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issues. She has shown in her career,

absolute willingness to take on the

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establishment am a the is scientific

establishment, when she thinks it is

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the right things to do. She does it

with a great deal of knowledge and a

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huge amount of passion, so I have

every confidence that she will do a

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good job.

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You're watching Wednesday

in Parliament with me, Mandy Baker.

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The Defence Secretary,

Gavin Williamson, says the world

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'got caught napping' when it came

to the rising threat

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from states like Russia.

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Mr Williamson was making his first

appearance in front of the committee

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that scrutinises the work

of his department.

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He was asked about the challenges

facing world security and stability.

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The Americans said that since

Christmas, the priority is potential

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conflicts. The French, their top

priority is terrorism. We understand

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why. Where, on that sort of scale,

where does the UK stand?

We will

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probably seek to compromise. We

would highlight a state based

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threats as the top priority, and at

the speed of which they are

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escalating, but within a hair, it is

followed by the terrorism threat

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that comes up straight after that. I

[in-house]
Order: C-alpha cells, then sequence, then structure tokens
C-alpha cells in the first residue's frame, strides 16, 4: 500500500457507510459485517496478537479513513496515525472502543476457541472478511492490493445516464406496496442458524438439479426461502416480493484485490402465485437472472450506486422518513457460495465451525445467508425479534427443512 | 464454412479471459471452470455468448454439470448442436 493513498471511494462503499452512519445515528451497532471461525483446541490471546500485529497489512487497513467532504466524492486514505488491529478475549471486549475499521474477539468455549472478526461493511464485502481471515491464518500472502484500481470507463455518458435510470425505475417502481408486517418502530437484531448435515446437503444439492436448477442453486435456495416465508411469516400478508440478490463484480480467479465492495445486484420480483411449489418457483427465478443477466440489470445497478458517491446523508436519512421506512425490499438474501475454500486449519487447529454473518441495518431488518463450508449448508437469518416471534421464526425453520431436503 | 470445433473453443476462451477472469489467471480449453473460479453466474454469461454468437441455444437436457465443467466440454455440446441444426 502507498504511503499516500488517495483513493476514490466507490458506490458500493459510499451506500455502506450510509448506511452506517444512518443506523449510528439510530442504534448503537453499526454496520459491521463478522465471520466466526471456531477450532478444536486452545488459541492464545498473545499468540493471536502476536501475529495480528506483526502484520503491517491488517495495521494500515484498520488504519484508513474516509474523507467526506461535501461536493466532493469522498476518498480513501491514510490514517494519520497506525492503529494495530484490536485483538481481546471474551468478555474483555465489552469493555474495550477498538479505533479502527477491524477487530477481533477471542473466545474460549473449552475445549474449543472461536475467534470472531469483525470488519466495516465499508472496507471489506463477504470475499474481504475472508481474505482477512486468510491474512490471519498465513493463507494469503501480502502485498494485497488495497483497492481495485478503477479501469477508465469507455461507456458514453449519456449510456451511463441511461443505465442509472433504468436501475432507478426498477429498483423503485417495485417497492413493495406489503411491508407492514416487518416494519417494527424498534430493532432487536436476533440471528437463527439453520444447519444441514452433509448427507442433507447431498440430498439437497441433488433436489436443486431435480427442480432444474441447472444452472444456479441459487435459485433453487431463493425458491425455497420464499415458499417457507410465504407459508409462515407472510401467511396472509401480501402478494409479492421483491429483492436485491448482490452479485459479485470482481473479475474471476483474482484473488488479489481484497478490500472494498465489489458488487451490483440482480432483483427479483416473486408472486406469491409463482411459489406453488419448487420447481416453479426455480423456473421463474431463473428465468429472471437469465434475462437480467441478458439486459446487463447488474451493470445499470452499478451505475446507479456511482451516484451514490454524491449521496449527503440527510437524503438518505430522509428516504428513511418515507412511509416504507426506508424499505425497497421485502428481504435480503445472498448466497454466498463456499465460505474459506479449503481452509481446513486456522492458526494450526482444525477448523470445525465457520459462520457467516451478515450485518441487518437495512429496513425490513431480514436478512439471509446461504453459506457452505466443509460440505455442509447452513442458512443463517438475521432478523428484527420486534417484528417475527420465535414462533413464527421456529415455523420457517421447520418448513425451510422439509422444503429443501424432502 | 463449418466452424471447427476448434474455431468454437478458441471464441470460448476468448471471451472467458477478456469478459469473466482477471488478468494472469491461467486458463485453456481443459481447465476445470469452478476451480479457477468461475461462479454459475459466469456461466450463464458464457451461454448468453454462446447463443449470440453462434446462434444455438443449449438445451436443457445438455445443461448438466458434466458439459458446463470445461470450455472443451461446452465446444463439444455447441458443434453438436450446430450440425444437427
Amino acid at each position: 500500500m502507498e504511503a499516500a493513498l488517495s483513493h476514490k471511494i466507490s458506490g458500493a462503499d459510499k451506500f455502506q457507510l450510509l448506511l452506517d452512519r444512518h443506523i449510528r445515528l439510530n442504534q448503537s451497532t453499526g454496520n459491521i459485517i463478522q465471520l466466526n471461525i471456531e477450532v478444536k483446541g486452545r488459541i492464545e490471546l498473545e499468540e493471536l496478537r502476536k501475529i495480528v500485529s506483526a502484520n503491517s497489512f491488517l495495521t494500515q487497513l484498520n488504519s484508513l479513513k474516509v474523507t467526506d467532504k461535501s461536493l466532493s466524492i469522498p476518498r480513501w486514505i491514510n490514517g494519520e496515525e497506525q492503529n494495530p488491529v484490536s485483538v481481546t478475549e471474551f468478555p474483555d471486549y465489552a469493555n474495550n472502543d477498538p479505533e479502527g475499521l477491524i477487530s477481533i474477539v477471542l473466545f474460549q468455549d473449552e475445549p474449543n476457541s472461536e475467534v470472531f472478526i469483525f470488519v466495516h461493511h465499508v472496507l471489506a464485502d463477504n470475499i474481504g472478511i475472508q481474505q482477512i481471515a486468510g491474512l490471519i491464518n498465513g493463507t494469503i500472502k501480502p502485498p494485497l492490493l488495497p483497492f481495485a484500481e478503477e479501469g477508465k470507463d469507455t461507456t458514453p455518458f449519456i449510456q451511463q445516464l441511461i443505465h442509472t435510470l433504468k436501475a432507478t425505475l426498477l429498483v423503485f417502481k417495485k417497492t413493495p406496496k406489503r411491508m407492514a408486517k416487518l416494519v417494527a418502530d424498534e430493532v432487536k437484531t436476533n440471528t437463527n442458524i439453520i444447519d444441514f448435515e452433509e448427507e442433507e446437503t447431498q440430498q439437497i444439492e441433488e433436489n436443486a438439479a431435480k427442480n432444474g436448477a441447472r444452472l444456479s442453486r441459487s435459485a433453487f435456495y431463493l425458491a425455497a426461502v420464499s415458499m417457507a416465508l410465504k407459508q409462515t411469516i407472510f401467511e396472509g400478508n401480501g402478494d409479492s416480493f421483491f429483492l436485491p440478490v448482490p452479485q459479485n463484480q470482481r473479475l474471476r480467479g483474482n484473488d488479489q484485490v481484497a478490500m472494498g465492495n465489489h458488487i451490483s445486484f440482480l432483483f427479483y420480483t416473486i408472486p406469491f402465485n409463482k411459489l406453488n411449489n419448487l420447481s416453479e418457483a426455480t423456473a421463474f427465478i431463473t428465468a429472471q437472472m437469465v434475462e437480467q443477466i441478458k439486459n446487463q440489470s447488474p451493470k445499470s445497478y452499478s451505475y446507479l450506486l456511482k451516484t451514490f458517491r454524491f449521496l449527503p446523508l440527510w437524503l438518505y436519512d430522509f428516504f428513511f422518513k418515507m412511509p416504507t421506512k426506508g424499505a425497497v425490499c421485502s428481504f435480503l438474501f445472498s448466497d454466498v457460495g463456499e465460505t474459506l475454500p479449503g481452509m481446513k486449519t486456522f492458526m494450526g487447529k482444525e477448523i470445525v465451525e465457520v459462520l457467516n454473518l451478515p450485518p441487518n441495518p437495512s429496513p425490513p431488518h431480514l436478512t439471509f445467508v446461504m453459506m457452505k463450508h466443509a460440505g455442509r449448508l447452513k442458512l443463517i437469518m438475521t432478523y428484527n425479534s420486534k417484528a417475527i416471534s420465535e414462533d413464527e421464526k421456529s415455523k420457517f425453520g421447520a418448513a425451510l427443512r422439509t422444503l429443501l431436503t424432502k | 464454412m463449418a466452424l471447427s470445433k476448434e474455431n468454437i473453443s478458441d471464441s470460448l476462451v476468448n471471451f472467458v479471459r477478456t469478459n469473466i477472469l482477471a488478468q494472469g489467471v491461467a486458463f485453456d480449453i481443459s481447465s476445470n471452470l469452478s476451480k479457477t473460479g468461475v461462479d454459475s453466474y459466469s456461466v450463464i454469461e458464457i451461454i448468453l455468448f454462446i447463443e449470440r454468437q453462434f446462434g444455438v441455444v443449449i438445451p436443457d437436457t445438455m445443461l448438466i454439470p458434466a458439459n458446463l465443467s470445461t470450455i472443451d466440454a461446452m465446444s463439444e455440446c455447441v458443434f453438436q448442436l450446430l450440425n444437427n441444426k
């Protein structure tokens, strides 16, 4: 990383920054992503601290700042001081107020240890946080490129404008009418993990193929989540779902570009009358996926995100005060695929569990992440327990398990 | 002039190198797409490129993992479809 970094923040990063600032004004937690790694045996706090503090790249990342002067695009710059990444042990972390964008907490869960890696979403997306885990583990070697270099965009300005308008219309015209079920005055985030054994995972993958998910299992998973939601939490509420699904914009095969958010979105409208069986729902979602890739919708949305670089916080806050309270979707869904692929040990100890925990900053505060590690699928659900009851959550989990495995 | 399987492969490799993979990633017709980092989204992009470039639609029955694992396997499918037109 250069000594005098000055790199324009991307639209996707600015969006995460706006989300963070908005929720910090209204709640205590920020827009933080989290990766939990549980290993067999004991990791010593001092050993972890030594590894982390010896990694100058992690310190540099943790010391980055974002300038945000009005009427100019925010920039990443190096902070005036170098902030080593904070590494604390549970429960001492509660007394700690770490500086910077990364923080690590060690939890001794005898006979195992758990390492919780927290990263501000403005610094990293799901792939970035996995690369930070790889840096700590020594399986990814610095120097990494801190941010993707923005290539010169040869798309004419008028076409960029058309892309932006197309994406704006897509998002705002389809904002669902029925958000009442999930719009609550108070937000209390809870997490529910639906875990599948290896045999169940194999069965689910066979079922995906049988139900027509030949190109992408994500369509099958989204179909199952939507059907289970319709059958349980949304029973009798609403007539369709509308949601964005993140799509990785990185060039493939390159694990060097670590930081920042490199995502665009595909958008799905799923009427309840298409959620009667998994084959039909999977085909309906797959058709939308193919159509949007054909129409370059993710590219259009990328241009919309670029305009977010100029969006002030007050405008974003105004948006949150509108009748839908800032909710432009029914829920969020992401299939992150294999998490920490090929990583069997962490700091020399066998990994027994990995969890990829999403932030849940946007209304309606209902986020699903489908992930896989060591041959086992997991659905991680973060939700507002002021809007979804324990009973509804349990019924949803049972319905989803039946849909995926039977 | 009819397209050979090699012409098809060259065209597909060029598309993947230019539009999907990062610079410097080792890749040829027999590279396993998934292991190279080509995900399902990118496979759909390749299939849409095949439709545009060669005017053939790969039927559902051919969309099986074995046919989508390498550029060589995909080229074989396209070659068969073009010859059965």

think the world got caught napping

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in terms of arise of those state

based threats. We had emerged out of

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a Cold War with the belief that

things were just going to get better

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and better. You had one superpower

that strode across the world, and

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you did not actually have any

challenge that. We are seeing that

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change quite dramatically. You are

seeing the rise of the increasing

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assertiveness of Russia. You have

seen that there has been a tenfold

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increase in the amount of submarine

activity in the North Atlantic on

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behalf of the Russians. You are

seeing the Russians being more

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interested in the Mediterranean

region. Of course, their involvement

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in the conflict in Syria. But then

you are seeing new nations that are

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starting to play a greater role in

the world, such as China. You are

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seeing the challenges that we face

in terms of North Korea.

You now see

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state based threats as perhaps the

top end of your priorities. That is

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a massive change from where we will